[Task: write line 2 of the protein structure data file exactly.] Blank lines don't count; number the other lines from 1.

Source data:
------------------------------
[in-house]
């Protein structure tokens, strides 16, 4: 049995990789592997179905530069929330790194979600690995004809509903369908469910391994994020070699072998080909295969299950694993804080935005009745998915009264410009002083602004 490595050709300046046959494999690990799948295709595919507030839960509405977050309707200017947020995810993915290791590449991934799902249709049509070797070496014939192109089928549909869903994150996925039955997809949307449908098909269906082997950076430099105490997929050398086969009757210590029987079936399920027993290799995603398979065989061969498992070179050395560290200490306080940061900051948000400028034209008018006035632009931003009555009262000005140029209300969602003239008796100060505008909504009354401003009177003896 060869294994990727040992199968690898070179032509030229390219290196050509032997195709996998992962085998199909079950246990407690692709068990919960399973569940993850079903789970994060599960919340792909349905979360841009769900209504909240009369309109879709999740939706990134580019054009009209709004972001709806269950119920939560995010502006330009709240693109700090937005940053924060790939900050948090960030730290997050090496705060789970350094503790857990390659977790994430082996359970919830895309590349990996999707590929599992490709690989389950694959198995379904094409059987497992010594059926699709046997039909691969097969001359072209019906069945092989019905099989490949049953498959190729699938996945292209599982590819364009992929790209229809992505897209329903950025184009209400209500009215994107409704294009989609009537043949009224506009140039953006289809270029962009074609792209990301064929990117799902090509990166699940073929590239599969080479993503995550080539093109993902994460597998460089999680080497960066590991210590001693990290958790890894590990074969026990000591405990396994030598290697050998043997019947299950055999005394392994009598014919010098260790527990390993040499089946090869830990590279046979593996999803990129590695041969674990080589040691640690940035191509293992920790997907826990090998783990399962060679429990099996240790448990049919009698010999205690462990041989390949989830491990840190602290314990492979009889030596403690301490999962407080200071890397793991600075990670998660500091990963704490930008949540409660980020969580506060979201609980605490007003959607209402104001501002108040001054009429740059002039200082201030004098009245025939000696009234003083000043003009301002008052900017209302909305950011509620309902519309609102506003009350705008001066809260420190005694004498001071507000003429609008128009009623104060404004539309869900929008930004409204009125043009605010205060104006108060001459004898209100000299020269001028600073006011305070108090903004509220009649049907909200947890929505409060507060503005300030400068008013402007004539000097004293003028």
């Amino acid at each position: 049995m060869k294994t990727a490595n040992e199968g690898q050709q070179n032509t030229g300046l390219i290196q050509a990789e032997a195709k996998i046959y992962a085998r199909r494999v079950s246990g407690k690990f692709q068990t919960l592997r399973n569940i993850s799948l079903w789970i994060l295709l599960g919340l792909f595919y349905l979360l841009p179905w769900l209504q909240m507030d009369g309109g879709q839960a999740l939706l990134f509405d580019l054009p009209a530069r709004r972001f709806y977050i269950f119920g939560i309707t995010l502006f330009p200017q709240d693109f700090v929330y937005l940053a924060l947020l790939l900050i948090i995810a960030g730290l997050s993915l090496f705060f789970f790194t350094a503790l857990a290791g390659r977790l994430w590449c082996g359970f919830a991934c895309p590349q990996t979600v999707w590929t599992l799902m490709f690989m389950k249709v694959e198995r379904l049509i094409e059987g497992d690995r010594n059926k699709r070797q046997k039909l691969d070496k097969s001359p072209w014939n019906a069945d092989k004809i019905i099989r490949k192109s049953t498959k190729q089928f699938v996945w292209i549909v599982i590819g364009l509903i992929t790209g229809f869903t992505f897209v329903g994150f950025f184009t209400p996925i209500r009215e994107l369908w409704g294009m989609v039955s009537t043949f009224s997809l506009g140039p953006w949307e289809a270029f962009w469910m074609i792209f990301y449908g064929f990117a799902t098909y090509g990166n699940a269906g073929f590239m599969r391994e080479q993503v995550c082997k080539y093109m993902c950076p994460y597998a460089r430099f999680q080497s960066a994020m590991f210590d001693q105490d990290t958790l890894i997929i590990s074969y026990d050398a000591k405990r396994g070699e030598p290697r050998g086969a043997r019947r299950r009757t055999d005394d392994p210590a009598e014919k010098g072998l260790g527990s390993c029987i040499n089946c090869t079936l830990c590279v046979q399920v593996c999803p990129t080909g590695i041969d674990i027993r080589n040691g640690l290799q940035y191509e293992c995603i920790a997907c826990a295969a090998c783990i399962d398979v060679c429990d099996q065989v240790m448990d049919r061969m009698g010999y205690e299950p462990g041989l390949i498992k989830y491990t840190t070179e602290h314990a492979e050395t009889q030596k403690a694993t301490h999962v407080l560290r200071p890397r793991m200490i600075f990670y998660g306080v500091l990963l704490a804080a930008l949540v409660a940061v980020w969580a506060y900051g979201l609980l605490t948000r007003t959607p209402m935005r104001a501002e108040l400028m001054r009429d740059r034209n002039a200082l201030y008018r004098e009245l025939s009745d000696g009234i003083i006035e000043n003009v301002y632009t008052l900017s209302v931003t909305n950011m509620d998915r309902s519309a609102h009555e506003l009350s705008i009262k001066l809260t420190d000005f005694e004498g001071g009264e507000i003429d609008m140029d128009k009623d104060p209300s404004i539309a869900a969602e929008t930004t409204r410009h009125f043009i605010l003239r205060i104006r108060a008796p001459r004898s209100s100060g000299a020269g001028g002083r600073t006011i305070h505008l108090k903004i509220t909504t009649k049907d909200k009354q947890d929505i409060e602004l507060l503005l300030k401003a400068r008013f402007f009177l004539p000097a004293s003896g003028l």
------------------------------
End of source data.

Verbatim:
């Protein structure tokens, strides 16, 4: 049995990789592997179905530069929330790194979600690995004809509903369908469910391994994020070699072998080909295969299950694993804080935005009745998915009264410009002083602004 490595050709300046046959494999690990799948295709595919507030839960509405977050309707200017947020995810993915290791590449991934799902249709049509070797070496014939192109089928549909869903994150996925039955997809949307449908098909269906082997950076430099105490997929050398086969009757210590029987079936399920027993290799995603398979065989061969498992070179050395560290200490306080940061900051948000400028034209008018006035632009931003009555009262000005140029209300969602003239008796100060505008909504009354401003009177003896 060869294994990727040992199968690898070179032509030229390219290196050509032997195709996998992962085998199909079950246990407690692709068990919960399973569940993850079903789970994060599960919340792909349905979360841009769900209504909240009369309109879709999740939706990134580019054009009209709004972001709806269950119920939560995010502006330009709240693109700090937005940053924060790939900050948090960030730290997050090496705060789970350094503790857990390659977790994430082996359970919830895309590349990996999707590929599992490709690989389950694959198995379904094409059987497992010594059926699709046997039909691969097969001359072209019906069945092989019905099989490949049953498959190729699938996945292209599982590819364009992929790209229809992505897209329903950025184009209400209500009215994107409704294009989609009537043949009224506009140039953006289809270029962009074609792209990301064929990117799902090509990166699940073929590239599969080479993503995550080539093109993902994460597998460089999680080497960066590991210590001693990290958790890894590990074969026990000591405990396994030598290697050998043997019947299950055999005394392994009598014919010098260790527990390993040499089946090869830990590279046979593996999803990129590695041969674990080589040691640690940035191509293992920790997907826990090998783990399962060679429990099996240790448990049919009698010999205690462990041989390949989830491990840190602290314990492979009889030596403690301490999962407080200071890397793991600075990670998660500091990963704490930008949540409660980020969580506060979201609980605490007003959607209402104001501002108040001054009429740059002039200082201030004098009245025939000696009234003083000043003009301002008052900017209302909305950011509620309902519309609102506003009350705008001066809260420190005694004498001071507000003429609008128009009623104060404004539309869900929008930004409204009125043009605010205060104006108060001459004898209100000299020269001028600073006011305070108090903004509220009649049907909200947890929505409060507060503005300030400068008013402007004539000097004293003028």